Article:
If you're a coffee lover, you know that coffee has benefits that are touted by enthusiasts and skincare addicts. But did you know that many people apply coffee to their legs? Using coffee grounds to eliminate cellulite is often used as a beauty trick that has led to innumerable DIY recipes and cosmetic products — but does it actually get rid of those annoying bumps and thigh ripples? Well, there's good news and there's bad news.
"Cellulite is an exceedingly common concern for women, affecting up to 90 percent of women and approximately 10 percent of men," says Stephen T. Greenberg, M.D., a plastic surgeon based on Long Island. "Cellulite is considered normal and very, very common," he emphasizes. Most people think that cellulite is simply fat, but it's a little more complicated than that. Cellulite is actually caused by fibrous tethers that run through your fat and pull on the fascia that lies underneath your skin, creating a dimpled appearance, meaning that it's not just fat accumulation, but rather the structure of the fat, that causes it. Unfortunately for those who seek to make cellulite disappear, coffee grounds can't achieve this indefinitely.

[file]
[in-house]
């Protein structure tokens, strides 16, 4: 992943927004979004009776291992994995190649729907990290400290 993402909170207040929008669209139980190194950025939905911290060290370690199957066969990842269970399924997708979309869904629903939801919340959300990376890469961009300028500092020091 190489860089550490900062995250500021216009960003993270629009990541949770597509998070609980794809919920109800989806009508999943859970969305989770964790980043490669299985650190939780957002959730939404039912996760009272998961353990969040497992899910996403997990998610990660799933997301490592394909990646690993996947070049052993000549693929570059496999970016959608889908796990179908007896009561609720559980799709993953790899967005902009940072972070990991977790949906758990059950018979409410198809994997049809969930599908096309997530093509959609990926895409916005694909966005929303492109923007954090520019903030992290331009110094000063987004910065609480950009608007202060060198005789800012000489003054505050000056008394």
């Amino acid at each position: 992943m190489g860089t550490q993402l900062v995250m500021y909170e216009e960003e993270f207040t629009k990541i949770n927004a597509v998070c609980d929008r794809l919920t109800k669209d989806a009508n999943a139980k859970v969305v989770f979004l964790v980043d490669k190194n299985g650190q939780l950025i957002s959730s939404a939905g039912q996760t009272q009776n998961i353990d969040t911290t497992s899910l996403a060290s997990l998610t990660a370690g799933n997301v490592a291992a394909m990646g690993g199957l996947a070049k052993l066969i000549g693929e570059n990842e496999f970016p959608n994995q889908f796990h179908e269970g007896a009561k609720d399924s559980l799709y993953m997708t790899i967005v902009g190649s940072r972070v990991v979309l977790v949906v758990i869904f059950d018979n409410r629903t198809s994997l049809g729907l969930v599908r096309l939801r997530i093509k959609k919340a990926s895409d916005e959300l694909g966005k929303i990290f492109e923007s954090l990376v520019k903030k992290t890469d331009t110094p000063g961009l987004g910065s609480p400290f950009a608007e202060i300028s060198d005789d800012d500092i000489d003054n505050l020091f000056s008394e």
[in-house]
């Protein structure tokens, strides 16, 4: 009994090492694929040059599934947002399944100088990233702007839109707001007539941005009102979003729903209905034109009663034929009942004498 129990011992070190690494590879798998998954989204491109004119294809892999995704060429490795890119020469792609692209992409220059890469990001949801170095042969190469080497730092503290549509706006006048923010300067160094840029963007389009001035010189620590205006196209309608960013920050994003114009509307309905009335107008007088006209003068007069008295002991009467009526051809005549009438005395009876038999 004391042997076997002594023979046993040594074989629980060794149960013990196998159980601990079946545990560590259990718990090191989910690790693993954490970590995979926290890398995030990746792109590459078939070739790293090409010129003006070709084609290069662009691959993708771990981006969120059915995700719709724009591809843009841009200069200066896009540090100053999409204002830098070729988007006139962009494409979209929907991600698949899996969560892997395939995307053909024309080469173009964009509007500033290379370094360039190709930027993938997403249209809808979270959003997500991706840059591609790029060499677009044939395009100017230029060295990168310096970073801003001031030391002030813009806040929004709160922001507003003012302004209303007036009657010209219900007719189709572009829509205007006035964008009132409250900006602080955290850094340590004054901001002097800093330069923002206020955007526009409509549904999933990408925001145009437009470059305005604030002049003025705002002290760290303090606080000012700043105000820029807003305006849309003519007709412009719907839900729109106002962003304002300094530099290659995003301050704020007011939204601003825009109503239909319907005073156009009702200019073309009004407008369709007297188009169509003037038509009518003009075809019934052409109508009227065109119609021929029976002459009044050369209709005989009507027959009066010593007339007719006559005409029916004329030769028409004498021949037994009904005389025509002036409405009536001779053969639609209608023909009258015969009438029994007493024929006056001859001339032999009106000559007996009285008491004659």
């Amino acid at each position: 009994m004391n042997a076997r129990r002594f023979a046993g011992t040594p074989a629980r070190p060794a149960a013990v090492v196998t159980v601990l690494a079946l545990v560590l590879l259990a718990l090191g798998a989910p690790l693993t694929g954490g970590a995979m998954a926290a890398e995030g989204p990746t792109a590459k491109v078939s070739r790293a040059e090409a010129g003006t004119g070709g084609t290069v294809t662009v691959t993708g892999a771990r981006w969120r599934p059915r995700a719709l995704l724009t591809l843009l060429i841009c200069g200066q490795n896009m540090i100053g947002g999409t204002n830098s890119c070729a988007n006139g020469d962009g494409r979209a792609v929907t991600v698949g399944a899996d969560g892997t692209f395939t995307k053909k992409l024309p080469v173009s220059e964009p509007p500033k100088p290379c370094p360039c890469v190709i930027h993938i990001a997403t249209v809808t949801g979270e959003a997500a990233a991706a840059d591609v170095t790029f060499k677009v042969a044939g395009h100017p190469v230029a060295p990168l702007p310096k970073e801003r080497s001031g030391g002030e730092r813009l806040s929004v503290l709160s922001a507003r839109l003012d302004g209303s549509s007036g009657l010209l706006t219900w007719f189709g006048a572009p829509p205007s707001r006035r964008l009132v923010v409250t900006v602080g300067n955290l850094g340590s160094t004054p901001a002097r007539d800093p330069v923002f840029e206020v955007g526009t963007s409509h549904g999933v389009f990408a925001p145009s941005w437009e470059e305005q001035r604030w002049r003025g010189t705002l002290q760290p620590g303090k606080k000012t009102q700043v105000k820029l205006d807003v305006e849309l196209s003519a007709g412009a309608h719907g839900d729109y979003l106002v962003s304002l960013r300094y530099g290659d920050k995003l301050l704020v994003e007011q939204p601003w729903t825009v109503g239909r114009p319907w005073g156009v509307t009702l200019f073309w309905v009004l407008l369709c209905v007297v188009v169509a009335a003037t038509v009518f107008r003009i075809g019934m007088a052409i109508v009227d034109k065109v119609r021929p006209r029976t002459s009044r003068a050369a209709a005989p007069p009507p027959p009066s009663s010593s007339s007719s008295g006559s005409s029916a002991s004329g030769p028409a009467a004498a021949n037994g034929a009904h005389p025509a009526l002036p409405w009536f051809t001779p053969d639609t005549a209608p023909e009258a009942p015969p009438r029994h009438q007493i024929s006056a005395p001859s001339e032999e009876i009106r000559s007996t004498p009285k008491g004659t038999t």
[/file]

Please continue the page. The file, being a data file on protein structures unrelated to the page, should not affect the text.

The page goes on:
Now for the good news: Scrubbing coffee grounds on your skin can reduce the appearance of cellulite temporarily. Caffeine can stimulate dilation while the scrubbing motion increases circulation, plumping up the skin and making cellulite look less obvious. Plus, coffee grounds contain antioxidants, so they can increase collagen production. So it "wakes" up skin...temporarily.
So if you're headed on beach vacation or wear a thigh-exposing mini in the near future, try massaging a coffee scrub into your skin. You'll be giving yourself a delightful scented and yummy spa treatment at home, that will wake-up your senses and give your skin an added pick-me-up.
If you're really into smoothing out your legs, try our "Pink Me Up" Coffee Scrub scented with Dark Espresso. It will polish your skin and give a glow to dull skin. Do this before your upcoming red carpet event and see the difference.